Netatalk software was expected to reach version 3.x with Debian Jessie. Unfortunatly due to some unresolved issue with the maintainers, Debian team opted to leave it out of Jessie and future releases. Debian Wheezy was the latest release with netatalk. To avoid loosing netatalk as a plugin openmediavault uses a debianized source of netatalk 3.x maintained by Adrian Knoth [1]. Openmediavault does not maintain this software.


The server panel provides minimal options to the server, but it has an extra field in case you need more directives. The default configuration file is located in /etc/netatalk/afp.conf. This is the default global section:

max connections = 20
mac charset = MAC_ROMAN
unix charset = LOCALE
guest account = nobody
uam list =,
save password = no

Netatalk provides PAM modules, so a change of password in terminal or web interface should be reflected inmediately in AFP login.

Shared Folders

The plugin uses the privileges database, so in the same way openmediavault configures Samba shares, the login is controlled using valid, read and write directives in the software layer, not the filesystem. This is an example of a share in netatalk with default options:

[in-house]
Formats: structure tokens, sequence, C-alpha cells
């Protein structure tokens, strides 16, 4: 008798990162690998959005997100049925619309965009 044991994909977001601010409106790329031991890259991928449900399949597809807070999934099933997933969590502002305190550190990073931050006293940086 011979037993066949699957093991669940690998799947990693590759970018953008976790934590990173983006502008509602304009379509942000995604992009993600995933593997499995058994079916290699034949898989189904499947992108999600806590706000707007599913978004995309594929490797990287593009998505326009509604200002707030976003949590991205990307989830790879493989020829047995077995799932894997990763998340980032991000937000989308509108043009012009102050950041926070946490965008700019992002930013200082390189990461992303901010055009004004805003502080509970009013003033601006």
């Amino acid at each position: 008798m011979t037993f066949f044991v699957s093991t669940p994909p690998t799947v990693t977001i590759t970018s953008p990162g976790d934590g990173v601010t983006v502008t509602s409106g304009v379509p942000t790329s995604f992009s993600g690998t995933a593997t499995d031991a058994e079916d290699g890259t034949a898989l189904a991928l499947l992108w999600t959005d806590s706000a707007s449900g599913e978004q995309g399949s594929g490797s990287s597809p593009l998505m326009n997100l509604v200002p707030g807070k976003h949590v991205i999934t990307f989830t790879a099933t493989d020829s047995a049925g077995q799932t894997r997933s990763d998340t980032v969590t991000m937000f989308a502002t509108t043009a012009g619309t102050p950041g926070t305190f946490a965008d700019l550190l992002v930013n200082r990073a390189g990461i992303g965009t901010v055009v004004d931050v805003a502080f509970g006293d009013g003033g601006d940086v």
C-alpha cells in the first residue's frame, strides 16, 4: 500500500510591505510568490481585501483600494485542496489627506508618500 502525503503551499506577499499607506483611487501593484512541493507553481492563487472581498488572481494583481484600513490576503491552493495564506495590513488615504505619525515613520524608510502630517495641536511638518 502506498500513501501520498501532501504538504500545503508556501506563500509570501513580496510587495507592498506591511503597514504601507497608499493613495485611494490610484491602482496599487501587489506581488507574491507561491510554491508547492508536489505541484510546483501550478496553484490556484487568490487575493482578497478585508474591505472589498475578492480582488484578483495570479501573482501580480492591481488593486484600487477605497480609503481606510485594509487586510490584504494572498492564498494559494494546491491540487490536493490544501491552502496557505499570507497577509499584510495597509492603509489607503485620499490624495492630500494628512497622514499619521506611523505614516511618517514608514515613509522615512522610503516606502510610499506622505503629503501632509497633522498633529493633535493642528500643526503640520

path = /media/dev-disk-by-label-VOLUME1/documents
read only = no
unix priv = yes
file perm = 0664
directory perm = 0775
umask = 0002
invisible dots = no
time machine = no
valid users = "mike"
invalid users =
rolist =
rwlist = "mike"
In case you don’t want to use privileges you can assign a single password (no username) to the share.
Time Machine
Support for the Apple backup software was added in netatalk 2.x, and improved in 3.x. Just check the box in the share options to make announce an individual share as a time machine server.
Guest Access
You can select guest access which by default is read only. A second checkbox is provided for giving write access to guest.
You can define a size limit, in case you have multiple time machine volumes and want to prevent them to fill up the data drives.